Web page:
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Resolutions: Integrity of Code and Conduct

by Deborah Hartmann Preuss on Jan 01, 2007 |
At the start of each New Year, some of us stop to look backward, and actively resolve to move forward wiser than before. Several notable writers in the Agile software community have taken a some time for reflection and introspection, and shared with us their ideas for working smarter in 2007.  Their recommendations: take a hard look at at your business objectives; equip your teams properly to maximize agility; and above all - behave yourselves!

Resolutions for Software Organizations:

In December's AgileJournal, editor Liz Barnett noted that while "management is focused on business value, governance, and software delivery ... Agile advocates still focus on the developer community," and suggested that success with Agile approaches in 2007 will require continued focus on these aspects:
  • Consider best of breed Agile practice adoption as an option, not a rebellion.
  • Figure out your Agile governance solution
  • Incorporate Agile processes on enterprise software projects
  • Address deployment and not just development
  • Measure success in business terms
Does this last item sounds obvious?  It can be surprising how many teams are driven by new technologies or obsolete project milestones, ignoring the needs of the business.  If a software organization adds only a single objective in 2007, Barnett suggests
"Delivering value to the business is the imperative for every software development organization."
A Technologists' Resolution:

In the same edition of AgileJournal, Kirk Knoernschild said that "'teams embracing agility typically emphasize process and practices and ignore the technological aspects necessary to increase agility."  Poorly crafted code, a rigid infrastructure, or complex tools and frameworks prevent teams from realizing the full advantage of agile practices.  He reminded readers that Agile's "thinking tools" are not enough, teams must also craft code, develop a supporting infrastructure, and adopt tools and frameworks that encourage and embrace change. For 2007, he resolves to focus on technologies that support the agile practices that, in turn, support a team's ability to remain agile:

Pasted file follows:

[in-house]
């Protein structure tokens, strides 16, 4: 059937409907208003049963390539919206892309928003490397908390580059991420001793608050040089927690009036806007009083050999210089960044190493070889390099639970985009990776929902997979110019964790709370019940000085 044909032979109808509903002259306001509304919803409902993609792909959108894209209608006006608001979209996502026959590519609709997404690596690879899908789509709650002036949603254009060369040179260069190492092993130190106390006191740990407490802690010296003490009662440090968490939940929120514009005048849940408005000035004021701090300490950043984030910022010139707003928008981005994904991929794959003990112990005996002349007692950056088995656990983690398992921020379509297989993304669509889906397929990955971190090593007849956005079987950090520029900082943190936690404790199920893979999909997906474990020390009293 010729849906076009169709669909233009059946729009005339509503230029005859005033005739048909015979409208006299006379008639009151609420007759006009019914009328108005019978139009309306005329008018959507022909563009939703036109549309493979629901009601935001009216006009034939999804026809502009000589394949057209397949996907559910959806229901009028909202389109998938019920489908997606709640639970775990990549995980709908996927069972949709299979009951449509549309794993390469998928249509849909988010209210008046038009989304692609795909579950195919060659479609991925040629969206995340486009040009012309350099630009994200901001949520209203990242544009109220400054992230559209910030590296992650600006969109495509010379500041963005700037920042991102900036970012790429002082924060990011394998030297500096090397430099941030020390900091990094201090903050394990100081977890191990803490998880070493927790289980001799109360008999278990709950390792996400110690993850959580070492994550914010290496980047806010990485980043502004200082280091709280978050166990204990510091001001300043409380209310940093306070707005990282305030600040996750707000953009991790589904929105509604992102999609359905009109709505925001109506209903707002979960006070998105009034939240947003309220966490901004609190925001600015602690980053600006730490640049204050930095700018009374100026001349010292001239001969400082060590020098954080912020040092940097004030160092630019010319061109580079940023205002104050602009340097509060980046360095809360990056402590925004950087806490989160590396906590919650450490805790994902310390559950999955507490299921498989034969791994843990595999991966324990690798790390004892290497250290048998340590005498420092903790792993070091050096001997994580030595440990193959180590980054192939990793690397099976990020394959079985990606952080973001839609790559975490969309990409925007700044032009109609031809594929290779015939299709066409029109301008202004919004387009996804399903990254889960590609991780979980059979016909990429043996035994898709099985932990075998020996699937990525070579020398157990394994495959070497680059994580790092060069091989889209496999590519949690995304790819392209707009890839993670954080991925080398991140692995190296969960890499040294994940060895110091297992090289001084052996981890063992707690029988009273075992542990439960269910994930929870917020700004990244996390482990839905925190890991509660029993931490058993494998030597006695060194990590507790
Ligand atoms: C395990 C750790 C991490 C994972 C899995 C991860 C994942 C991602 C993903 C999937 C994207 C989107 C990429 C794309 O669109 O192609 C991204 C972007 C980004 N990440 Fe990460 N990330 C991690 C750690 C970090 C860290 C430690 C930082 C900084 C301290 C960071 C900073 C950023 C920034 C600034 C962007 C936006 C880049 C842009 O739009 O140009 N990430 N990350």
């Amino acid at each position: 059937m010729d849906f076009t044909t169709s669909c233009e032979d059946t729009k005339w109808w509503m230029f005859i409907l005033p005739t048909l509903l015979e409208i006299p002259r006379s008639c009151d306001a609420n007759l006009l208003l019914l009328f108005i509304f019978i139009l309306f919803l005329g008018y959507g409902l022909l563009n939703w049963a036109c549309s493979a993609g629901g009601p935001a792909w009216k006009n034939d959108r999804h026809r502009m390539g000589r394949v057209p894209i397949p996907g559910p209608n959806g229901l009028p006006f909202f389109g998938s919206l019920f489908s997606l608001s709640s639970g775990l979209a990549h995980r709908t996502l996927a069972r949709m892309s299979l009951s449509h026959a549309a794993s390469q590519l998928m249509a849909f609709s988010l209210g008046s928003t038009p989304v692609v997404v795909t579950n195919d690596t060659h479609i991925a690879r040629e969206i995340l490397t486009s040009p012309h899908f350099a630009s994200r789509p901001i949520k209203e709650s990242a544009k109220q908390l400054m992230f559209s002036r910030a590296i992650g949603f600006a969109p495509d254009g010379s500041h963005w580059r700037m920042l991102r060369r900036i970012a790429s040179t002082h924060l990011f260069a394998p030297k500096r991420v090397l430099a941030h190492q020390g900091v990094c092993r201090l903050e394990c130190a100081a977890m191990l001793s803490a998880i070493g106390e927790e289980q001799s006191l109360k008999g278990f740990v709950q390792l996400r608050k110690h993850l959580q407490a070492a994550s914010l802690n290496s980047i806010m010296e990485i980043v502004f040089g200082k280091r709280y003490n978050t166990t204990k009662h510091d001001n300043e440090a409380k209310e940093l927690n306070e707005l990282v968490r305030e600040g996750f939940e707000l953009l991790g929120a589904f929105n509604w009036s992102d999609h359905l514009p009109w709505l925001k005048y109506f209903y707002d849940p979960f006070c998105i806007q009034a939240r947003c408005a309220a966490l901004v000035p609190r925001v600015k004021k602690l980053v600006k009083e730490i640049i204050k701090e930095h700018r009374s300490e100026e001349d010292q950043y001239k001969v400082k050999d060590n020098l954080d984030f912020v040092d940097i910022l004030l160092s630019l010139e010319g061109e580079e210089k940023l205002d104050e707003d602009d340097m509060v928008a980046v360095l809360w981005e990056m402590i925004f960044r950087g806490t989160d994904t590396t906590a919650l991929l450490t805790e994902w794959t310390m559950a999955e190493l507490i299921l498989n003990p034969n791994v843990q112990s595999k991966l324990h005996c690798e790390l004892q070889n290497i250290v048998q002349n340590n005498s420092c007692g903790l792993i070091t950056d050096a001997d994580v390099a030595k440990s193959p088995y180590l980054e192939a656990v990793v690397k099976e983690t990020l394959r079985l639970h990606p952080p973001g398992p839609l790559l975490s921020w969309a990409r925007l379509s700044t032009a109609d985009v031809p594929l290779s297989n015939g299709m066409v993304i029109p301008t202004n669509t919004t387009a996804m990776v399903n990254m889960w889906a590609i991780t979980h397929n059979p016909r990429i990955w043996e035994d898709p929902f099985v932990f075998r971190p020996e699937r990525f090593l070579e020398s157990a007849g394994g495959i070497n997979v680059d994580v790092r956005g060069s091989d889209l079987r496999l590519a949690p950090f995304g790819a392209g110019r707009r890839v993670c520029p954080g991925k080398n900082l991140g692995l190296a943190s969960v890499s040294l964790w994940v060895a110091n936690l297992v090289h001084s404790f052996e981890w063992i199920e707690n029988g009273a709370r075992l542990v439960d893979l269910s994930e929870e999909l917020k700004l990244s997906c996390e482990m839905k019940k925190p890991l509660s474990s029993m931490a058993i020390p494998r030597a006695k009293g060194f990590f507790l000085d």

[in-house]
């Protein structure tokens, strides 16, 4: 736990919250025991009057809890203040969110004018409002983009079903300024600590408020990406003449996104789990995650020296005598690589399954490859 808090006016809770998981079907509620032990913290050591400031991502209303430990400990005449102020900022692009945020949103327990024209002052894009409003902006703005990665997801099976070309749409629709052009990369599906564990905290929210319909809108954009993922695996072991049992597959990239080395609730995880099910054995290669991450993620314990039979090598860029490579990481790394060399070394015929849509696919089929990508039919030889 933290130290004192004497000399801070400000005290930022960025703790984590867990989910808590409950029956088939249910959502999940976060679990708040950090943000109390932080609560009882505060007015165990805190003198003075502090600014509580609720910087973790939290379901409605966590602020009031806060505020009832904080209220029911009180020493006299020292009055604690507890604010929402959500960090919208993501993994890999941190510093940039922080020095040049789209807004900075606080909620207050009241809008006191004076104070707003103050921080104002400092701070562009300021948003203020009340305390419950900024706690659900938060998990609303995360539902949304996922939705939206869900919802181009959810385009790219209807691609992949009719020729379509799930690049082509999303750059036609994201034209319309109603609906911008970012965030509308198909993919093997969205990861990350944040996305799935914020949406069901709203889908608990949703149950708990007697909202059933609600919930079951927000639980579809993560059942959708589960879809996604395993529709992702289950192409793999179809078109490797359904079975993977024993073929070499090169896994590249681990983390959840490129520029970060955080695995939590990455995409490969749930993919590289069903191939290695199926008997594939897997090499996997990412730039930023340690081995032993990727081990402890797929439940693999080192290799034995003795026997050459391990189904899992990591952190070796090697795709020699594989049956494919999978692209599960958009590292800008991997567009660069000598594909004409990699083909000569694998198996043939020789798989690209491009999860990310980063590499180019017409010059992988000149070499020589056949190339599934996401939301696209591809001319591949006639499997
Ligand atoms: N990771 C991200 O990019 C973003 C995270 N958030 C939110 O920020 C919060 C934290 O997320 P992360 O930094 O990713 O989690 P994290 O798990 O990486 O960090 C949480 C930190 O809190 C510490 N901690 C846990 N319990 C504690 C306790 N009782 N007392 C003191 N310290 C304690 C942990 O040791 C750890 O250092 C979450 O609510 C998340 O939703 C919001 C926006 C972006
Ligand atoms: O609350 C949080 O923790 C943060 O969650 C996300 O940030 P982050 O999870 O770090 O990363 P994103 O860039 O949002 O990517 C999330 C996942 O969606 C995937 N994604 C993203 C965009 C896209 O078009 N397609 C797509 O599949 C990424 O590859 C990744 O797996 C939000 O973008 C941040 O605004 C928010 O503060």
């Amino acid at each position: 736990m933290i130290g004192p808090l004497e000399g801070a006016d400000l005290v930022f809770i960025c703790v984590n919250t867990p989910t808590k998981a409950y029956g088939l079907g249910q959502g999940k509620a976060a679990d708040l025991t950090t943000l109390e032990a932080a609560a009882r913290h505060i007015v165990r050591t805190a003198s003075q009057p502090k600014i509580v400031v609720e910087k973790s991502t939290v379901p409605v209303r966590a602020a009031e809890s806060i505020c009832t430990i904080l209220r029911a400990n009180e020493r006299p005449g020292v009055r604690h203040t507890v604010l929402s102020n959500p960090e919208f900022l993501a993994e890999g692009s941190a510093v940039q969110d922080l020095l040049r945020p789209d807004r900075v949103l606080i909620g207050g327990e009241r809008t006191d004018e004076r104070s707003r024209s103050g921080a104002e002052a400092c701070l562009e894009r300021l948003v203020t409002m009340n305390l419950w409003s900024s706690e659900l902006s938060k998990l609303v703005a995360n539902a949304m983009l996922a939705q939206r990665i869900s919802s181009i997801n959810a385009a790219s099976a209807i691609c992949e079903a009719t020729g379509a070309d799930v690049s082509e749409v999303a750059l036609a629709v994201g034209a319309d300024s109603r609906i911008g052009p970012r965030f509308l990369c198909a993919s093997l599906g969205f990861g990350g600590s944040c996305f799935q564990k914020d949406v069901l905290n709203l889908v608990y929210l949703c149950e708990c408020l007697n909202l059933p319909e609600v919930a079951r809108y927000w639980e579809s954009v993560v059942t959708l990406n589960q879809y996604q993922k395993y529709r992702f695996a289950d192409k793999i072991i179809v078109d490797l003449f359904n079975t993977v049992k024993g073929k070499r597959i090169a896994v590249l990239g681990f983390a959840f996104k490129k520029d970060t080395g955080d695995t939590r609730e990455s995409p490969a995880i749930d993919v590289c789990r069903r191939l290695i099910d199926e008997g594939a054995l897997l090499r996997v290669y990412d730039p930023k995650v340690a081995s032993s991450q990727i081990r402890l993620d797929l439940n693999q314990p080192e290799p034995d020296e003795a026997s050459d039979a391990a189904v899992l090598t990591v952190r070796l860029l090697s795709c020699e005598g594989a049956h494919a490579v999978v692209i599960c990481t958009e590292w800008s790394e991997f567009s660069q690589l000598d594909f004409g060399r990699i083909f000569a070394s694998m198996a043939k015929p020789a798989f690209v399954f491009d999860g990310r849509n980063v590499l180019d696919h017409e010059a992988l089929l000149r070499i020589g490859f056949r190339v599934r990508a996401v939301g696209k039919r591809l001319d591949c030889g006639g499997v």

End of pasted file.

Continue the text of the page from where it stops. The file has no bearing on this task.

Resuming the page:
• Agile Code: The ability to accommodate changing requirements is directly related to the flexibility and malleability of the code base. Agile code is: loosely coupled, highly cohesive,  fully tested, expressive, rarely duplicated
  • Agile Infrastructure: Incremental software delivery is a core tenet of agile development. In addition to agile practices such as continuous integration, the ability to deliver functional software frequently and incrementally is directly related to a team's infrastructure components, including: shared environments, source repository, build server, local sandbox, flexible hardware platform.
  • Agile Tools and Frameworks: A team's ability to remain agile is directly related to their toolset's ability to be: testable, non-invasive, easy to use, flexible, lightweight.
A Resolution for Leaders and Evangelists:

In Dr. Dobbs' Journal, Scott Ambler asked "Is the agile community shooting itself in its collective foot?" as he took on the well-work subject of electronic etiquette.  Human nature being what it is, members of lists and forums still find it necessary to handle troublesome or annoying posters like: The True Believer, The Mind Reader, The Hypocritical Preacher, The Spammer, The List Dictator, The Unknown Poster, The Indifferent Specialist, The Backstabber, and The Blamer.  Before we point fingers, we should consider whether there's really a "they" in this us-and-them list...
As Walt Kelly's cartoon character Pogo aptly said, "We have met the enemy and he is us."  If the agile movement is to continue to grow we need to help existing traditionalists understand and learn agile philosophies and techniques.  This isn't going to happen if we continue to embarrass ourselves the first time that they interact with us.
In 2007, Ambler suggested that a critical success factor will be our ability to attract traditionalists to our way of thinking.  To this end, he has invited readers to make the following New Year's resolution:
"This year I will improve the tone of my conversation on discussion lists and in other public forums, and when I see others struggle to do the same I will do whatever is appropriate to respectfully help them to improve their own tone."

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